ما بهم شو السبب، المثليّة منّا مرض: فيلم تثقيفي حول التصنيف الطبي للمثليّة الجنسية. “شو السبب؟” هو السؤال الأول الذي يراودنا عند مقاربة موضوع المثلية الجنسية في لبنان
أظهرت دراسة حديثة أعدها مركز الموارد الجندرية والجنسانية لدى المؤسسة العربية للحرية والمساواة أن ٧٢٪ من اللبنانيين واللبنانيات يعتقدون بأن المثلية الجنسية هي حالة اضطراب نفسي، لا سيما وأن بعض مهنيي الصحة النفسية في لبنان ما زالوا يمارسون أنواع مختلفة من علاجات تحويل الميول الجنسي وذلك خلافاً لأعراف الطب النفسي العالمية واللبنانية
تأسّست الجمعية الطبية اللبنانية للصحة الجنسية (لبماش) في لبنان في ٤ أيلول/سبتمبر ٢٠١٢، وهي منظّمةٌ غبر حكوميّةٍ لا تبغي الرّبح. تهدف جمعية لبماش إلى تحسين الصحّة الجنسية لجميع الأفراد في لبنان، مع التركيز بشكلٍ خاصٍّ على المثليين والمثليات ومزدوجي/ات الميول الجنسيّة والمتحوّلين/ات جنسيًا، وغيرهم/ن من الفئات المهمّشة في لبنان
لتصويب الرأي العام حول تصنيف المثلية الجنسية كحالة اجتماعية غير مرضية، أعدَّت جمعية لبماش فيلم رسوم متحركة يسلط الضوء على الموضوع ويشير إلى عدم جدوى علاجات تحويل الميول الجنسي والتي غالباً ما يكون تأثيرها سلبياً
شو السبب؟ هو فيلم رسوم متحركة يستند على شهادات حياة لمثليين ومثليّات من لبنان، شاركوا في مجموعات تركيز أجرتها لبماش لِتدوين تجربتهم/ن الشخصية، صَمَّمته ونفّذته جيسيكا عازار بتمويل كريم من السفارة السويسريّة في بيروت
Shu el Sabab? (what is the cause?) is one of the most frequently asked questions regarding homosexuality in Lebanon. A recent study conducted by the Gender & Sexuality Resource Center (GSRC) at the Arab Foundation for Freedoms and Equality (AFE) showed that 72% of the Lebanese population perceive homosexuality as a mental disorder. Some mental health professionals in Lebanon continue to practice various forms of conversion therapy against the recommendations of international and Lebanese mental health professional organizations
The Lebanese Medical Association for Sexual Health (LebMASH) produced this movie to address these issues and increase awareness regarding homosexuality, its “cause”, lack of efficacy of conversion therapy, and its potential harmful effects
This movie was designed and animated by the talented Jessica Azar. It was made possible by a generous grant from the Swiss Embassy in Lebanon. This movie is based on the stories of gay and lesbian individuals living in Lebanon who participated in focus groups conducted by LebMASH
The Anta Hurr (أنت حر Arabic for “You are free”) episode included using a hidden camera inside an adult all-men movie theater in Lebanon’s second largest city, Tripoli. The video shows shadows of men masturbating and a short sexual chat with one of them. Joe Maalouf called on officials to close the theater permanently. The next day, Cinema Hamra in Tripoli was shut down without any official or public response by any politician or leader. Read the Assafir report here.
In my opinion, what MTV has done is wrong on many levels:
The faces of the people filmed were not blurred. Just imagine what has happened to the lives of these men the next day when their faces were shown nationwide. MTV did not think about the men’s safety and security in a society where honor crimes are still protected by the law and where social stigma can lead marginalized people to destructive behavior or self-harm.
Did Joe Maalouf already judge the men present there as criminals and less human than the rest of us and thus exposing their identity to the public without their consent was ruled legitimate?
Why did MTV go all the way to Tripoli, to that one unique place, and ignore the countless adult clubs in Hamra and other areas in Beirut? That cinema charges 5,000 L.L. per entrance, so it is likely that they make less money than the “elite” clubs elsewhere. They thus have less money to bribe the system. Is that why MTV chose the Tripoli-based Cinema Hamra? Was it an easier target to attack and ensure that the closure would happen and score a “victory” for their TV show?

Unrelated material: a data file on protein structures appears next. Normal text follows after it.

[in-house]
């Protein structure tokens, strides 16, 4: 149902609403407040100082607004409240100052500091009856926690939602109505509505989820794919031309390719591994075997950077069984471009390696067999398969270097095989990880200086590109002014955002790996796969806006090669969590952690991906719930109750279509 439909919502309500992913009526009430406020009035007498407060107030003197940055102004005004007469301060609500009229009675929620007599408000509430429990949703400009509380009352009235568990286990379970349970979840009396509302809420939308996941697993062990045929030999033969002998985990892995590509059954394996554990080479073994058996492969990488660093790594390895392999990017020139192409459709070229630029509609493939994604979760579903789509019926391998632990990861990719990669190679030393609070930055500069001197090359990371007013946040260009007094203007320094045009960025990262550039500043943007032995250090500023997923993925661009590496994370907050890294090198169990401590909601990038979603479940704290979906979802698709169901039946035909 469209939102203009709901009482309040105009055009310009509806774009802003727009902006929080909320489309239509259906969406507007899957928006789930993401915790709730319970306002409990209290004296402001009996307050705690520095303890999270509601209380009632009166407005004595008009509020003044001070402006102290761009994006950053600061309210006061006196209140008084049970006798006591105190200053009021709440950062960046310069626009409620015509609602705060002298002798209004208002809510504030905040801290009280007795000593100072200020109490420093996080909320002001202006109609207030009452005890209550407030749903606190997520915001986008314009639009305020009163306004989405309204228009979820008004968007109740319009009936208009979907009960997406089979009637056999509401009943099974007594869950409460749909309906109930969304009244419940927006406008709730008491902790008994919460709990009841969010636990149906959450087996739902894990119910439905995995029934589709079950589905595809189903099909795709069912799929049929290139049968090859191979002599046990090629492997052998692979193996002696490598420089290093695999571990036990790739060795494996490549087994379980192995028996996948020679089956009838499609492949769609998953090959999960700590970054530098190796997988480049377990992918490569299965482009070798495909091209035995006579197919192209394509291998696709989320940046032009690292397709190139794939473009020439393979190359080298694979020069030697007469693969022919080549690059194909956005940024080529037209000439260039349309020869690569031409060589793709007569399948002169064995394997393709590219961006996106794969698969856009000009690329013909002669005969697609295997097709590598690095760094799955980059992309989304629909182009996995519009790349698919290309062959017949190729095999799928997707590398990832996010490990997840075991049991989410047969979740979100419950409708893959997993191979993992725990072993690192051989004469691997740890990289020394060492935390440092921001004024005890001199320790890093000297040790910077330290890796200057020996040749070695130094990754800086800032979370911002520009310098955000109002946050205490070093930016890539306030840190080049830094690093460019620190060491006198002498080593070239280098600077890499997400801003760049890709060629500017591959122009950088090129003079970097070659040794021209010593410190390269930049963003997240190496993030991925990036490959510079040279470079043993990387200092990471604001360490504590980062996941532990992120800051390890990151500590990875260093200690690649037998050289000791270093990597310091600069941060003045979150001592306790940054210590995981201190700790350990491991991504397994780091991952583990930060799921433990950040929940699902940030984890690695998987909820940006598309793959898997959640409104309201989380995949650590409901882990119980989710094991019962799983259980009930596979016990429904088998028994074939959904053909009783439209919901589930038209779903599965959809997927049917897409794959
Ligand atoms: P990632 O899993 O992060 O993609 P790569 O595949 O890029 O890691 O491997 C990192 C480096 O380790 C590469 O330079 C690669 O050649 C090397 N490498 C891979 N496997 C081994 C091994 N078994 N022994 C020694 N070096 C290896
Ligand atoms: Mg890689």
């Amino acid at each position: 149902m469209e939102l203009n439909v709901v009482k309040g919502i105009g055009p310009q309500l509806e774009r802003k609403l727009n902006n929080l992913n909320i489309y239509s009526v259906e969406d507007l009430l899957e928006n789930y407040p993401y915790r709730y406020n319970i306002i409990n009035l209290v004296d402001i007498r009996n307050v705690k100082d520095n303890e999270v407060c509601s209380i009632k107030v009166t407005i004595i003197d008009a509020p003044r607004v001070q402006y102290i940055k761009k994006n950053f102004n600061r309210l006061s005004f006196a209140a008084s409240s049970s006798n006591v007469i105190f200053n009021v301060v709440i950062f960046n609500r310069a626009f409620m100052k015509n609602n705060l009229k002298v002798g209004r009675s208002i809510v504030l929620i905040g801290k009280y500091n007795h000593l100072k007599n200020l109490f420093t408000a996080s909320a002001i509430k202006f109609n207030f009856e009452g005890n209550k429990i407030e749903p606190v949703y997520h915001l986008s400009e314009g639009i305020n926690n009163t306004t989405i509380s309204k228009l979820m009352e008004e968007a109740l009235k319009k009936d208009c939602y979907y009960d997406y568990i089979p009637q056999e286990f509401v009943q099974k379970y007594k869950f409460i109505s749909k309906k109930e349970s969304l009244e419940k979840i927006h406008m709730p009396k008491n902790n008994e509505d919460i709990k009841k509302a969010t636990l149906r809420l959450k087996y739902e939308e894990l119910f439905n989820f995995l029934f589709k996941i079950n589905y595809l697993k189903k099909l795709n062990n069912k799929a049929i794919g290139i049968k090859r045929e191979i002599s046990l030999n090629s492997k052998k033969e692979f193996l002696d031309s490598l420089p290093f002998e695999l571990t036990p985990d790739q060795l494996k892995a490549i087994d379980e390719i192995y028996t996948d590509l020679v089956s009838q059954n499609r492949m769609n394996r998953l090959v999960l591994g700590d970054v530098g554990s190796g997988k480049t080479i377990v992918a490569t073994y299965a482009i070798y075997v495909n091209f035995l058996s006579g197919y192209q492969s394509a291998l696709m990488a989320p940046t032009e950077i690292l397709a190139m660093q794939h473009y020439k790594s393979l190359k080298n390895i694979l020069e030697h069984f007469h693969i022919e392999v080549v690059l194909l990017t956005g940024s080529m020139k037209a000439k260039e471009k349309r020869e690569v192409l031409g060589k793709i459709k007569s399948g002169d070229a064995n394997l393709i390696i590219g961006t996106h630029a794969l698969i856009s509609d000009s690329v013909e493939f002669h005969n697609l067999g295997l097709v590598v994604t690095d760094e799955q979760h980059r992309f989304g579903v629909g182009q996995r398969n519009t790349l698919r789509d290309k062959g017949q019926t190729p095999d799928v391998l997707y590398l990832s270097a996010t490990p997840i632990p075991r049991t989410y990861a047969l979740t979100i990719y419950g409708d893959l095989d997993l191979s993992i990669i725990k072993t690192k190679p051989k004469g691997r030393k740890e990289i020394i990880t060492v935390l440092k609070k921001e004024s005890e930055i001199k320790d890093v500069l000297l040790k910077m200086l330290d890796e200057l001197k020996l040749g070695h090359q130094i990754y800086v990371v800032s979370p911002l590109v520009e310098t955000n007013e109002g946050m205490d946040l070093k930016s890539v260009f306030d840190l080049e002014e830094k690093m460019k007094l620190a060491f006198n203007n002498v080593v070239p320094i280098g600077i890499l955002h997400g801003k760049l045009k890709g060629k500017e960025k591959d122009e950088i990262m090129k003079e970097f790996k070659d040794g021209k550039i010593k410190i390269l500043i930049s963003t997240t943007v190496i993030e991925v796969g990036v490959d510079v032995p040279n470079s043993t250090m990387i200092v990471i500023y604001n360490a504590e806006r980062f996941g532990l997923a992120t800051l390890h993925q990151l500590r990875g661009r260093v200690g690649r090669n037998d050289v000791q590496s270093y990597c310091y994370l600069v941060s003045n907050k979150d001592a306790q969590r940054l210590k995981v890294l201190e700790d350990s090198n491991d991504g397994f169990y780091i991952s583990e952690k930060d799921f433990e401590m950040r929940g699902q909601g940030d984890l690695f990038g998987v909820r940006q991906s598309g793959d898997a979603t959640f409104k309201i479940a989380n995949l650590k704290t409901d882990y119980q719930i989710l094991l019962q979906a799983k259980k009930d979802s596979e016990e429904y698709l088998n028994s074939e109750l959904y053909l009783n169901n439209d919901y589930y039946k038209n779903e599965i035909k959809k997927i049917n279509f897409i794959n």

Or did MTV choose Cinema Hamra because it caters for men only? And sex among adult consenting men is abnormal in their eyes so they had to stop that “scandal!” Joe Maalouf presented the topic as if this place is a danger to the homes and families in the city. He acted as if the pornography screened there can be seen from the balconies of neighboring buildings or that all the ejaculates of masturbation are splashing on the rooftops of Tripoli’s houses.
The documentary only showed adult men. However, at the end of the episode, Joe Maalouf made it sound like such places are there to lure teenagers and drug them.
And to make sure that you agitated everyone, if people did not care about what was happening between the walls of that cinema, MTV brings in religion to make the subject sound more alarming. MTV brought in religion by using a cheesy statement about having to cut out the “Adhan” from the background. Then Maalouf called on Sheikhs to condemn the behavior.
I am not advocating for the presence of such places nor am I condemning them. I am only commenting on the fact that MTV treated the men there as nonhumans where it violated their basic human right for privacy and carelessly put their safety at stake. MTV filmed them without their permission and shared the video on national TV without their permission. I hold MTV accountable for any wrong-doing or harm that is inflicted upon these men whether by their own hands or somebody else’s.
The only problem that will remain in Lebanon, even if no one will hear about any suffering the men experienced, is that you definitely labeled them as less human than we all are.
The only argument that I would have understood and sympathized with is if you had mentioned that the place is not monitored by health authorities to ensure safety and public health by confidential counseling and STD testing. I see that you were more concerned about the “scandalous” nature of your reporting which ensure attracting more viewers.
For more on how you’ve acted in a completely unprofessional manner, please read Jean Salim’s take on the issue.